by ASILA JALIL / pic by MUHD AMIN NAHARUL
MORE than 600,000 individuals who were severely affected due to the pandemic have received aid under the Malaysia Food Bank Programme.
Domestic Trade and Consumer Affairs Minister Datuk Seri Alexander Nanta Linggi said his ministry had assisted 624,954 individuals and 17,954 students under the programme which aims to alleviate the burden of those less fortunate.
“We will also distribute food assistance, which was contributed by 99 Speed Mart Sdn Bhd, to 46 of the ministry’s staff. Hopefully this will reduce their burden ahead of the Hari Raya celebration,” he said in his speech during the launch of Jualan Prihatin Raya (JPR) programme last Friday.
The JPR programme, which is the first of its kind under the ministry, allows consumers to purchase basic needs to prepare for the celebration which falls on Thursday.
He said the ministry has collaborated with main supply companies to provide basic necessities for the consumers at a price lower than the market.
Companies involved in the initiative include Leong Hup International Bhd, National Fishermen’s Association, Inayu Global Sdn Bhd, Kumpulan Legasi Z Sufi, Interglo Venture Sdn Bhd, and JY Retail and Trading Services.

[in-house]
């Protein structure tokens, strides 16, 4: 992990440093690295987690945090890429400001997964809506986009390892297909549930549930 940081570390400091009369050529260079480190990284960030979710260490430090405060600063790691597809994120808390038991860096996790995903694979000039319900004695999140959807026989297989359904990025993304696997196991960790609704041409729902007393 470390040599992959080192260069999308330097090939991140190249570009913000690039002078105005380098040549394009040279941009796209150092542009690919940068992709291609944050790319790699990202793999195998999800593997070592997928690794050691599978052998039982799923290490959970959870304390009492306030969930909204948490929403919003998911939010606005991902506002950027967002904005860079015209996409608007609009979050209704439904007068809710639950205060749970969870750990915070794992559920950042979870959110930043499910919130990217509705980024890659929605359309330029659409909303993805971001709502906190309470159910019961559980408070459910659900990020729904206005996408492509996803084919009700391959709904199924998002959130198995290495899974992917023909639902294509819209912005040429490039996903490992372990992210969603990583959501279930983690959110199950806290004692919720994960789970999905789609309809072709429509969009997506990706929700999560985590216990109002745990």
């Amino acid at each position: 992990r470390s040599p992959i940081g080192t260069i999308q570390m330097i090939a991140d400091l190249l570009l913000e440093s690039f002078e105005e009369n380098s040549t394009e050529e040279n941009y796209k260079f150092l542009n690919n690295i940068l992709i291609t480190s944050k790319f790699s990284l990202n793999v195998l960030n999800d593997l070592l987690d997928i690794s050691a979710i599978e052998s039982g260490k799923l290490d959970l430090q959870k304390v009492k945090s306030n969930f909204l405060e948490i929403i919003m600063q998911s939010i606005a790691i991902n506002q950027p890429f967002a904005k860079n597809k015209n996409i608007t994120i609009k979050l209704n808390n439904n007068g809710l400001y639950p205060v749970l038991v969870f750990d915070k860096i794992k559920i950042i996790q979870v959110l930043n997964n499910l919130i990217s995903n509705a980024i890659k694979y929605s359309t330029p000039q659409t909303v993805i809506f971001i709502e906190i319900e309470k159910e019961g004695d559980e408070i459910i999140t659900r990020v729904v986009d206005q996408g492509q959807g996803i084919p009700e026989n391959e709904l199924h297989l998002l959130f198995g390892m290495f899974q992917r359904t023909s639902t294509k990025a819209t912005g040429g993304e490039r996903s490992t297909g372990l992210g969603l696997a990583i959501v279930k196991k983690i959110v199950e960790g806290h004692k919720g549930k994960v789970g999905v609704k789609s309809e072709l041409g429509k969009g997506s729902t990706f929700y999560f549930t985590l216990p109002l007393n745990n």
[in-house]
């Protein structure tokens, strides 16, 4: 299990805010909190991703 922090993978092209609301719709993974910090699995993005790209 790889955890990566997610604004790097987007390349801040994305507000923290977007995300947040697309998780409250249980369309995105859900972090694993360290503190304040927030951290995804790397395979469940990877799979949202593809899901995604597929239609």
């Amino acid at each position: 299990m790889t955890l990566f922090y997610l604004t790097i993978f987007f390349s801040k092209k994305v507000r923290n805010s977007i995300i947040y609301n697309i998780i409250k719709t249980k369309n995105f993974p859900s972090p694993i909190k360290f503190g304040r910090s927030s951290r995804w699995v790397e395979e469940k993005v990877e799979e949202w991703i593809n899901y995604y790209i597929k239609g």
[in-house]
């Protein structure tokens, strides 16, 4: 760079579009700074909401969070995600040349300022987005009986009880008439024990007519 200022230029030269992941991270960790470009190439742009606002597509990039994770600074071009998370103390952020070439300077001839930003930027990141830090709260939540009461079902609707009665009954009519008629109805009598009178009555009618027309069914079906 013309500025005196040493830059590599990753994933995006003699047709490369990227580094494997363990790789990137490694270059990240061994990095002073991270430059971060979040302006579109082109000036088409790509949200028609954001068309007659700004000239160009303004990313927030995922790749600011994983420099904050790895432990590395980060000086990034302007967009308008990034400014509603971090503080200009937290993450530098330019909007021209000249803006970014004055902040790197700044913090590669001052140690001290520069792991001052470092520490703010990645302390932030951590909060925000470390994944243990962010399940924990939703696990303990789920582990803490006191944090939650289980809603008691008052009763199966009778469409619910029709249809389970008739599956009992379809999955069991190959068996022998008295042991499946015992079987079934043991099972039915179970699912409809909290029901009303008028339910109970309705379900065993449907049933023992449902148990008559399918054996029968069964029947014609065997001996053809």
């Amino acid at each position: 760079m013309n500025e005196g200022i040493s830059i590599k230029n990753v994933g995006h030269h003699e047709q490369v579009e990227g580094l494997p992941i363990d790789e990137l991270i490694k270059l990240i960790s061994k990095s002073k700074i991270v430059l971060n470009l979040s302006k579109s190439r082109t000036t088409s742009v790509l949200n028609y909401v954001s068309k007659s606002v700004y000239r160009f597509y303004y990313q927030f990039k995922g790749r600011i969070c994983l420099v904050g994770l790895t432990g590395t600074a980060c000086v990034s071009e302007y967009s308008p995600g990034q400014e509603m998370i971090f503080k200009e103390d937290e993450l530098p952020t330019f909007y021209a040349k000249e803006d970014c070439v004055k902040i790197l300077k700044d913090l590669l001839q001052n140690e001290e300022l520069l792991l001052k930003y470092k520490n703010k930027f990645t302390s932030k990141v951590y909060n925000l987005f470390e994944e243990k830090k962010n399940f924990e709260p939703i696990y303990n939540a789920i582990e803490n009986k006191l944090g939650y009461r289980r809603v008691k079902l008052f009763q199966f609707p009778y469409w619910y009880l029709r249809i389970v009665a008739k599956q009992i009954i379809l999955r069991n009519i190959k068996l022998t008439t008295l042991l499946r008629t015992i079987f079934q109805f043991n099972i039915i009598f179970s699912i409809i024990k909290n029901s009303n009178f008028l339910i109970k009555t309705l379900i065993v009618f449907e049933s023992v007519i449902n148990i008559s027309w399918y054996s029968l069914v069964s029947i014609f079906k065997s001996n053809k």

Among the items available include poultry, eggs, sugar, cooking oil, flour and vegetables.
“The ministry really appreciates the collaboration from all parties in making JPR a success.
“We understand that preparing for the festive season this time around is very different from previous years, especially with the Movement Control Order in force.
“However, the ministry understands the people’s needs to buy basic necessities to celebrate Aidilfitri, which will take place in a few more days, although the situation is different this year,” Nanta Linggi said.
As Covid-19 continues to affect the livelihoods of many communities in the bottom 40% income group, he noted that the ministry had agreed to implement the Festive Season Maximum Price Control Scheme Hari Raya Aidilfitri 2021 effective April 21 until May 20, 2021.
“Vendors are advised to sell controlled items at not more than the ceiling price, ensure there is enough supply in the market, put price tags for controlled items and use proper weighing machines,” he said.